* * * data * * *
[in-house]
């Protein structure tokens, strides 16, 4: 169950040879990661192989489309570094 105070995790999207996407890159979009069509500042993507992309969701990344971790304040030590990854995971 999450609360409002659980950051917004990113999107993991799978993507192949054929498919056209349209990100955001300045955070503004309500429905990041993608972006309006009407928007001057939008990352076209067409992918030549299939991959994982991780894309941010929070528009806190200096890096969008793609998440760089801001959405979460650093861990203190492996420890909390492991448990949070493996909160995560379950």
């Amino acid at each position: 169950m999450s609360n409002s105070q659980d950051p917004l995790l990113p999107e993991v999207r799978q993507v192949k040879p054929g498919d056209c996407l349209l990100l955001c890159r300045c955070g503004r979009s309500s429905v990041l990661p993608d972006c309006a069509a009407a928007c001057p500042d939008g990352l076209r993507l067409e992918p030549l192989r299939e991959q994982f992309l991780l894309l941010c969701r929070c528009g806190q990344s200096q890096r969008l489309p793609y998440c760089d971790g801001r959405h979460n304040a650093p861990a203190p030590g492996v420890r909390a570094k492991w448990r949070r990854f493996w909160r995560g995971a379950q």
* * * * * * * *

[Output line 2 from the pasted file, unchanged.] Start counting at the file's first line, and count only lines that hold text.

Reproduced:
């Protein structure tokens, strides 16, 4: 169950040879990661192989489309570094 105070995790999207996407890159979009069509500042993507992309969701990344971790304040030590990854995971 999450609360409002659980950051917004990113999107993991799978993507192949054929498919056209349209990100955001300045955070503004309500429905990041993608972006309006009407928007001057939008990352076209067409992918030549299939991959994982991780894309941010929070528009806190200096890096969008793609998440760089801001959405979460650093861990203190492996420890909390492991448990949070493996909160995560379950």